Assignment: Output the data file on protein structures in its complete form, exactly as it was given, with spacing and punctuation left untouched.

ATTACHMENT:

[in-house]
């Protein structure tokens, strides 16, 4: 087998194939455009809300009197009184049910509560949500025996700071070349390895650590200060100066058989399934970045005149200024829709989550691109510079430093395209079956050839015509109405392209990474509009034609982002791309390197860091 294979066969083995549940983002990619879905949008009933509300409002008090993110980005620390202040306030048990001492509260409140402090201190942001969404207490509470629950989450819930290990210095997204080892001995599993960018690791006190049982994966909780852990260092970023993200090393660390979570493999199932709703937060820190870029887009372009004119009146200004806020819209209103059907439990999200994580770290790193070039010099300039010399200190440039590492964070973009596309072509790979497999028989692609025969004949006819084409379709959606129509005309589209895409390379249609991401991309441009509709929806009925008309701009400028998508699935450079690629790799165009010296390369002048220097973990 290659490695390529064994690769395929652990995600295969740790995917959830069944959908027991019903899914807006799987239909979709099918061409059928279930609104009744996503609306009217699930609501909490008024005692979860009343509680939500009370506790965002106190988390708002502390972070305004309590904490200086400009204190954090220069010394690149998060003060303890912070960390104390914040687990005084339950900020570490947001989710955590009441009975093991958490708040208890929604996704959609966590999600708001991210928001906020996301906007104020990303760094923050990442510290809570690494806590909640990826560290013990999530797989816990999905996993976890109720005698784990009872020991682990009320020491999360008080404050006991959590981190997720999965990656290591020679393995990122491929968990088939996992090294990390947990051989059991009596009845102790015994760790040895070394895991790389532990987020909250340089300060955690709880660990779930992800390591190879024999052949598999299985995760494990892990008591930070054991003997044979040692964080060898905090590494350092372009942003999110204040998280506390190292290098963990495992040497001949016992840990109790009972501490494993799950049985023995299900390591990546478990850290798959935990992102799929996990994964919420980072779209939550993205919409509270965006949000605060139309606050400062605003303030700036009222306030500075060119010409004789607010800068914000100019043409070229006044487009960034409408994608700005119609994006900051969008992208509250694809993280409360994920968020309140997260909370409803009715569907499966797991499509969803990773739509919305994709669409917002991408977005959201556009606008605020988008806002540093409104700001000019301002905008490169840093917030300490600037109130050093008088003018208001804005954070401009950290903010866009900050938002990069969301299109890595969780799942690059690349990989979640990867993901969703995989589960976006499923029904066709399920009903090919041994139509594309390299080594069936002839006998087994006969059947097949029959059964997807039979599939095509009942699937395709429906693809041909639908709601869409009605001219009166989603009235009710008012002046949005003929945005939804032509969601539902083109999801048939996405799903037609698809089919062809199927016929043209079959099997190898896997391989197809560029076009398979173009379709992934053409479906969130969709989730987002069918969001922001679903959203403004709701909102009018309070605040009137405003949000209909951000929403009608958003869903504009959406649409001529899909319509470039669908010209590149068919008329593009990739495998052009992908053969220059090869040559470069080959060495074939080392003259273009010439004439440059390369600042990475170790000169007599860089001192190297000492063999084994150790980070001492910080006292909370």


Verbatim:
[in-house]
């Protein structure tokens, strides 16, 4: 087998194939455009809300009197009184049910509560949500025996700071070349390895650590200060100066058989399934970045005149200024829709989550691109510079430093395209079956050839015509109405392209990474509009034609982002791309390197860091 294979066969083995549940983002990619879905949008009933509300409002008090993110980005620390202040306030048990001492509260409140402090201190942001969404207490509470629950989450819930290990210095997204080892001995599993960018690791006190049982994966909780852990260092970023993200090393660390979570493999199932709703937060820190870029887009372009004119009146200004806020819209209103059907439990999200994580770290790193070039010099300039010399200190440039590492964070973009596309072509790979497999028989692609025969004949006819084409379709959606129509005309589209895409390379249609991401991309441009509709929806009925008309701009400028998508699935450079690629790799165009010296390369002048220097973990 290659490695390529064994690769395929652990995600295969740790995917959830069944959908027991019903899914807006799987239909979709099918061409059928279930609104009744996503609306009217699930609501909490008024005692979860009343509680939500009370506790965002106190988390708002502390972070305004309590904490200086400009204190954090220069010394690149998060003060303890912070960390104390914040687990005084339950900020570490947001989710955590009441009975093991958490708040208890929604996704959609966590999600708001991210928001906020996301906007104020990303760094923050990442510290809570690494806590909640990826560290013990999530797989816990999905996993976890109720005698784990009872020991682990009320020491999360008080404050006991959590981190997720999965990656290591020679393995990122491929968990088939996992090294990390947990051989059991009596009845102790015994760790040895070394895991790389532990987020909250340089300060955690709880660990779930992800390591190879024999052949598999299985995760494990892990008591930070054991003997044979040692964080060898905090590494350092372009942003999110204040998280506390190292290098963990495992040497001949016992840990109790009972501490494993799950049985023995299900390591990546478990850290798959935990992102799929996990994964919420980072779209939550993205919409509270965006949000605060139309606050400062605003303030700036009222306030500075060119010409004789607010800068914000100019043409070229006044487009960034409408994608700005119609994006900051969008992208509250694809993280409360994920968020309140997260909370409803009715569907499966797991499509969803990773739509919305994709669409917002991408977005959201556009606008605020988008806002540093409104700001000019301002905008490169840093917030300490600037109130050093008088003018208001804005954070401009950290903010866009900050938002990069969301299109890595969780799942690059690349990989979640990867993901969703995989589960976006499923029904066709399920009903090919041994139509594309390299080594069936002839006998087994006969059947097949029959059964997807039979599939095509009942699937395709429906693809041909639908709601869409009605001219009166989603009235009710008012002046949005003929945005939804032509969601539902083109999801048939996405799903037609698809089919062809199927016929043209079959099997190898896997391989197809560029076009398979173009379709992934053409479906969130969709989730987002069918969001922001679903959203403004709701909102009018309070605040009137405003949000209909951000929403009608958003869903504009959406649409001529899909319509470039669908010209590149068919008329593009990739495998052009992908053969220059090869040559470069080959060495074939080392003259273009010439004439440059390369600042990475170790000169007599860089001192190297000492063999084994150790980070001492910080006292909370």